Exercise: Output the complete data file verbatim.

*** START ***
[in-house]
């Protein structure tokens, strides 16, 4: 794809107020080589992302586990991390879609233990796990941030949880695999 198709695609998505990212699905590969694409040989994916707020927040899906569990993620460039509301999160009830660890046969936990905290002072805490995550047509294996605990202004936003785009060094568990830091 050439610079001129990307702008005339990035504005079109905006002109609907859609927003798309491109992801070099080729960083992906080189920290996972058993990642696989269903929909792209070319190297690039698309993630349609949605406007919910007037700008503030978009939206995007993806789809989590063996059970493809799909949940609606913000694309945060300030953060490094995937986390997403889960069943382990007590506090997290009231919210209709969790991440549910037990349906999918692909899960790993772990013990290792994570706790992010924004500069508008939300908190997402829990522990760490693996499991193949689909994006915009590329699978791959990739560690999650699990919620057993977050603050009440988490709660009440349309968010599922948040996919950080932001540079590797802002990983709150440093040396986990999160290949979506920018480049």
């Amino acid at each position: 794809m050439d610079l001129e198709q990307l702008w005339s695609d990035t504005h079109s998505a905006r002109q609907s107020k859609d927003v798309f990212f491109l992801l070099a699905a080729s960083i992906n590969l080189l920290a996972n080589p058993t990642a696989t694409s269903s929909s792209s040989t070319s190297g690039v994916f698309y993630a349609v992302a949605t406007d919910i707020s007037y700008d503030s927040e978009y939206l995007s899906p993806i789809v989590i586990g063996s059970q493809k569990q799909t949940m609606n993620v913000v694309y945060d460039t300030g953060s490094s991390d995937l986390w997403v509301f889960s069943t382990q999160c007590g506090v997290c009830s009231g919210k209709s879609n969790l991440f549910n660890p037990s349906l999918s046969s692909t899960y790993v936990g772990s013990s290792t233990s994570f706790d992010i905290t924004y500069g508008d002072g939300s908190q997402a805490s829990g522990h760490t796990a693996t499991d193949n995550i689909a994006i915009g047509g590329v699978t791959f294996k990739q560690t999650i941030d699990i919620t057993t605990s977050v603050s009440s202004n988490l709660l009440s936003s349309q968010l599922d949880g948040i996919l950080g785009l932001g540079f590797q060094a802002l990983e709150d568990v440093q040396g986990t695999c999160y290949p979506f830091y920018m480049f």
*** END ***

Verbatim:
[in-house]
């Protein structure tokens, strides 16, 4: 794809107020080589992302586990991390879609233990796990941030949880695999 198709695609998505990212699905590969694409040989994916707020927040899906569990993620460039509301999160009830660890046969936990905290002072805490995550047509294996605990202004936003785009060094568990830091 050439610079001129990307702008005339990035504005079109905006002109609907859609927003798309491109992801070099080729960083992906080189920290996972058993990642696989269903929909792209070319190297690039698309993630349609949605406007919910007037700008503030978009939206995007993806789809989590063996059970493809799909949940609606913000694309945060300030953060490094995937986390997403889960069943382990007590506090997290009231919210209709969790991440549910037990349906999918692909899960790993772990013990290792994570706790992010924004500069508008939300908190997402829990522990760490693996499991193949689909994006915009590329699978791959990739560690999650699990919620057993977050603050009440988490709660009440349309968010599922948040996919950080932001540079590797802002990983709150440093040396986990999160290949979506920018480049």
């Amino acid at each position: 794809m050439d610079l001129e198709q990307l702008w005339s695609d990035t504005h079109s998505a905006r002109q609907s107020k859609d927003v798309f990212f491109l992801l070099a699905a080729s960083i992906n590969l080189l920290a996972n080589p058993t990642a696989t694409s269903s929909s792209s040989t070319s190297g690039v994916f698309y993630a349609v992302a949605t406007d919910i707020s007037y700008d503030s927040e978009y939206l995007s899906p993806i789809v989590i586990g063996s059970q493809k569990q799909t949940m609606n993620v913000v694309y945060d460039t300030g953060s490094s991390d995937l986390w997403v509301f889960s069943t382990q999160c007590g506090v997290c009830s009231g919210k209709s879609n969790l991440f549910n660890p037990s349906l999918s046969s692909t899960y790993v936990g772990s013990s290792t233990s994570f706790d992010i905290t924004y500069g508008d002072g939300s908190q997402a805490s829990g522990h760490t796990a693996t499991d193949n995550i689909a994006i915009g047509g590329v699978t791959f294996k990739q560690t999650i941030d699990i919620t057993t605990s977050v603050s009440s202004n988490l709660l009440s936003s349309q968010l599922d949880g948040i996919l950080g785009l932001g540079f590797q060094a802002l990983e709150d568990v440093q040396g986990t695999c999160y290949p979506f830091y920018m480049f």